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I am doing a project for my final year computer science and normally post on stack-overflow but this question seems more suited for here. I need a formula to calculate my position from three 2D points and signal strength. I am pretty bad at maths and need a shove in the right direction.

An example of input would be,

Signal / Distance = -60 ([dBm][1]) , Co-ordinates [1.0,1.0]
Signal / Distance = -40 ([dBm][1]) , Co-ordinates [4.0,3.0]
Signal / Distance = -90 ([dBm][1]) , Co-ordinates [7.0,1.0]

Thanks for your help !

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Can you convert signal strength to an absolute distance, or only to a relative one? You might look at the references in math.stackexchange.com/questions/39561/… –  Ross Millikan Mar 4 '13 at 19:28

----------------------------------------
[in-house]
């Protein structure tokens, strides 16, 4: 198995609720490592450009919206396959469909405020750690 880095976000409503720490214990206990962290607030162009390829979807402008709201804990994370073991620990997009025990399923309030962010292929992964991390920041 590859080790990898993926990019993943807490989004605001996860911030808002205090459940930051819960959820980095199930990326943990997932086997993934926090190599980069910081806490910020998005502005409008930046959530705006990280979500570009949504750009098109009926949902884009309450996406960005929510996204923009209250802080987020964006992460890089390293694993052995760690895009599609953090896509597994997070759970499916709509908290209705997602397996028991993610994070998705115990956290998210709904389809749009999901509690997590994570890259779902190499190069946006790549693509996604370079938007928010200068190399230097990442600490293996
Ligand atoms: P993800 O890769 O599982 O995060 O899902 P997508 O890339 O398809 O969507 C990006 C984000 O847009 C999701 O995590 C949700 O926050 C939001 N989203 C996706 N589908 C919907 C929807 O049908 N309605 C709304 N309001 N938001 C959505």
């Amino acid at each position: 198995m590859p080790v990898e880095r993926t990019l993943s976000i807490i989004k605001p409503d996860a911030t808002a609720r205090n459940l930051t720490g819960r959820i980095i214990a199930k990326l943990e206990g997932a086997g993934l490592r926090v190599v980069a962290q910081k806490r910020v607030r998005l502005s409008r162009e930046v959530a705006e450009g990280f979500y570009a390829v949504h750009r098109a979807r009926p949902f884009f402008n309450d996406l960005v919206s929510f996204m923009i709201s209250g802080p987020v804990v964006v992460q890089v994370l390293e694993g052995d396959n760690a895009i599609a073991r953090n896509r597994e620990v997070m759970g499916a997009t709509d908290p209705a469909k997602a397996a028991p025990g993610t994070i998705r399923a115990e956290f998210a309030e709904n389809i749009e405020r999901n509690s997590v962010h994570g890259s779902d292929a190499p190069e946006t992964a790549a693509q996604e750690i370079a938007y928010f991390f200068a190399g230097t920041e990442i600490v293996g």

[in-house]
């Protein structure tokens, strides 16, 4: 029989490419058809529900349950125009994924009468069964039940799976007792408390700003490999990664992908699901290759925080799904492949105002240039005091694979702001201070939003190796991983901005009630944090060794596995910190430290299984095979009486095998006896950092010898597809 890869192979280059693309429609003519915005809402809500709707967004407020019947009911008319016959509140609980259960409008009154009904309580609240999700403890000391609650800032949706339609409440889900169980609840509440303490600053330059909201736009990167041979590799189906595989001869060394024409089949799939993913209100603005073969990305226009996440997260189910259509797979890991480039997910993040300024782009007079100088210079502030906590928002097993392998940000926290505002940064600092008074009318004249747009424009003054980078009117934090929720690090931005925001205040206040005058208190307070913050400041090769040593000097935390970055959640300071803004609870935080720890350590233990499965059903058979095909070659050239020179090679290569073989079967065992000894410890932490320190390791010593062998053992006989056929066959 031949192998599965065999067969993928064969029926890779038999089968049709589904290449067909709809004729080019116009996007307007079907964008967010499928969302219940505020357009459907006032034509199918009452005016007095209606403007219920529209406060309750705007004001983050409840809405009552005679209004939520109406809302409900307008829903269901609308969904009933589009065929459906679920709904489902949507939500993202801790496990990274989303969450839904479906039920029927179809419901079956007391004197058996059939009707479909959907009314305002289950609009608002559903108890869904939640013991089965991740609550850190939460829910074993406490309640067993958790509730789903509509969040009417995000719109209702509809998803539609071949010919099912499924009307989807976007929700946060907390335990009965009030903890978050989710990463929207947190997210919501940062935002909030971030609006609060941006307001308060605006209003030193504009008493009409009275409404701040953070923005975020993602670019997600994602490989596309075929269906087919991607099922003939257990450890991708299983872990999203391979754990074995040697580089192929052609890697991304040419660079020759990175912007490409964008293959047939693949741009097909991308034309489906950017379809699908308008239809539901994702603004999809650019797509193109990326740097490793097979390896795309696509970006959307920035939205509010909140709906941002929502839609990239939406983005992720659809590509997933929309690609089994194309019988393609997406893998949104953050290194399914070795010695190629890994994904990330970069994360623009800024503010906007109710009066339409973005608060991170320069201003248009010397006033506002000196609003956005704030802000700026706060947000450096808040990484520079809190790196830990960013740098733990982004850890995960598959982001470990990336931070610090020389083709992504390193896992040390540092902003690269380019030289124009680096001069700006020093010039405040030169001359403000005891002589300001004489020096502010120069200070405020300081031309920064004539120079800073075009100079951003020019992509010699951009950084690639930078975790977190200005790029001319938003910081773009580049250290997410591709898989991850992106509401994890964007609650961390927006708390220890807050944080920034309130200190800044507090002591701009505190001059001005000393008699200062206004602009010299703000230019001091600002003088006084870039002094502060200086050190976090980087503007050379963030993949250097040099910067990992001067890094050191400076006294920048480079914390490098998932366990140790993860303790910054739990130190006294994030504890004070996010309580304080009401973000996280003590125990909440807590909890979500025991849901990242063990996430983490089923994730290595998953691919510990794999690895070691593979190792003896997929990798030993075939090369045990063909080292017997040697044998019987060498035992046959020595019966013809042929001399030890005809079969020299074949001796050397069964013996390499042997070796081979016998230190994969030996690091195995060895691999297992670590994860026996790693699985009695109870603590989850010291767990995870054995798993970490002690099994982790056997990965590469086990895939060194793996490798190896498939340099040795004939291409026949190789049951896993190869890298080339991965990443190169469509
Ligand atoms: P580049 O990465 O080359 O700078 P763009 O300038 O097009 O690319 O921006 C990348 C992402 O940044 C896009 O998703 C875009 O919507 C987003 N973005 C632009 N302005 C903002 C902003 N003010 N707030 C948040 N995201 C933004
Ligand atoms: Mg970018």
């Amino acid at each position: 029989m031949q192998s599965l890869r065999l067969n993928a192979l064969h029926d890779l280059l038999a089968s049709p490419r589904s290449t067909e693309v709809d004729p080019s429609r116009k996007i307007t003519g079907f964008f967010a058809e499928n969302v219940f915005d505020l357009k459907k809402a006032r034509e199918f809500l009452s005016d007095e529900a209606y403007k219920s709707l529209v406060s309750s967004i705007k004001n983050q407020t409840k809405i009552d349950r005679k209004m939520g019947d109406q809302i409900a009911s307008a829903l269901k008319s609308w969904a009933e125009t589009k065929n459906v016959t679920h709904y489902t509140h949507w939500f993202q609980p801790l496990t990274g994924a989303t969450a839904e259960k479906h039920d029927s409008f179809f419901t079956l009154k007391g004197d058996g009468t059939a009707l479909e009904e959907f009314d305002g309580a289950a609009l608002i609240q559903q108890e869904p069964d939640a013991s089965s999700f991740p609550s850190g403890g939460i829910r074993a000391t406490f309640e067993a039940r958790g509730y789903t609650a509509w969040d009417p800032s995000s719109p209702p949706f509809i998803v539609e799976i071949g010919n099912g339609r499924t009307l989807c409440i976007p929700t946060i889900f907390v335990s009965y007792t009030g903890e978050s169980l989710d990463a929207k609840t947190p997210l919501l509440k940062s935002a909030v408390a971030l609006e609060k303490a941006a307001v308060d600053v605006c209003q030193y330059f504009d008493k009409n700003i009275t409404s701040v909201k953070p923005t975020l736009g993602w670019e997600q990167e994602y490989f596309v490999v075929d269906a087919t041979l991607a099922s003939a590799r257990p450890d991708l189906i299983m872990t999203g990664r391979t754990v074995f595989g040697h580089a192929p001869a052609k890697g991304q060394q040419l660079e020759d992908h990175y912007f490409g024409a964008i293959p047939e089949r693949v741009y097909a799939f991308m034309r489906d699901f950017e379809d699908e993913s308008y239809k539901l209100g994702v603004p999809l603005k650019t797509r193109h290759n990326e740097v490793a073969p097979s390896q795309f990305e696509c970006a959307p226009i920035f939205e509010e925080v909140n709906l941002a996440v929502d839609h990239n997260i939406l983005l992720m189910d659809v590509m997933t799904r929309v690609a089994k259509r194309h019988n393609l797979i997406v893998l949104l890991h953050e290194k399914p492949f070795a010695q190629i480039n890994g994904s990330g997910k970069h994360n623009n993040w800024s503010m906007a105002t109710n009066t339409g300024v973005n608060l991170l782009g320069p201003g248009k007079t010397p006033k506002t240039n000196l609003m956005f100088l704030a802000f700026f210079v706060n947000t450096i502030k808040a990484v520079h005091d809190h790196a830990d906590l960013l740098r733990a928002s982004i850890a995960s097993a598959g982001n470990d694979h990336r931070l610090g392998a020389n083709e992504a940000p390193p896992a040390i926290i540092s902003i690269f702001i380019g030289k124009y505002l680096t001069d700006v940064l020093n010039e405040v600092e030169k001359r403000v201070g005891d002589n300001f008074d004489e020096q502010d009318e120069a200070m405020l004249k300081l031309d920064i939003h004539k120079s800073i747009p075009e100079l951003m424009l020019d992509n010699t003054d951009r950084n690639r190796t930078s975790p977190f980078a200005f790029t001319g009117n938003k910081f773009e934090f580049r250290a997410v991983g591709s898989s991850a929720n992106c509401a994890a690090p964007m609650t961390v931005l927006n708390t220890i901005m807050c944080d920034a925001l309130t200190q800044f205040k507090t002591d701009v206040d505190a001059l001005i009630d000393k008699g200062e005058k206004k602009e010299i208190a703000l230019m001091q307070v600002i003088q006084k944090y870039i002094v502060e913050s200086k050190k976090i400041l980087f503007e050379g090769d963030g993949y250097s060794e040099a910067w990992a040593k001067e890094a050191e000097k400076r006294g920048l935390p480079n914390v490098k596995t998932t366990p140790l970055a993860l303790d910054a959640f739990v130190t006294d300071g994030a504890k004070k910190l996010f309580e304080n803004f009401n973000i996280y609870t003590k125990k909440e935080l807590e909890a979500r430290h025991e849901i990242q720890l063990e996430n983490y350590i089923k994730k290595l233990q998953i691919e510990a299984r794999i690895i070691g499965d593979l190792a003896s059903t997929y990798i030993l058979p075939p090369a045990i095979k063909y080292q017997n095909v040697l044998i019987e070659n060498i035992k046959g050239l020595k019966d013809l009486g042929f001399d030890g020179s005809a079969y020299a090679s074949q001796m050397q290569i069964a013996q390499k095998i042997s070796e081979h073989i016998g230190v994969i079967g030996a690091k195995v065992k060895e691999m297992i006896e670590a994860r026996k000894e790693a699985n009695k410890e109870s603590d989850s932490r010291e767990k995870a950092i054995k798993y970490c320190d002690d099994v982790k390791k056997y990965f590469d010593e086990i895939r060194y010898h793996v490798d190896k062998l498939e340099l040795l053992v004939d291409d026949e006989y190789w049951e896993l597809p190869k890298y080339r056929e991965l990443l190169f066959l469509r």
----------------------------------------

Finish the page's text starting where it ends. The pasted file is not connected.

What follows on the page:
I'm using the Recieved Signal Strength Indicator (RSSI) which can vary due to obstacles. This question says more about getting the distance from RSSI. stackoverflow.com/questions/13705647/… I can only convert assuming there's nothing in the way.. –  Tom celic Mar 4 '13 at 19:50
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1 Answer 1

In a perfect world, you could translate your signal strengths into distances. Two distances would describe two circles on the plane, and the third distance could serve to select one of the two resulting points of intersection.

But as your comment indicates, this is not a perfect world. So you might be looking for the point which minimizes the difference between the measured and the computed distances. That's an optimization problem, and a non-linear one at that. A lot more difficult than simply intersecting circles.

So you'll have to decide whether you want to hope for a good enough world, or research deeply into the topic of non-linear optimization.

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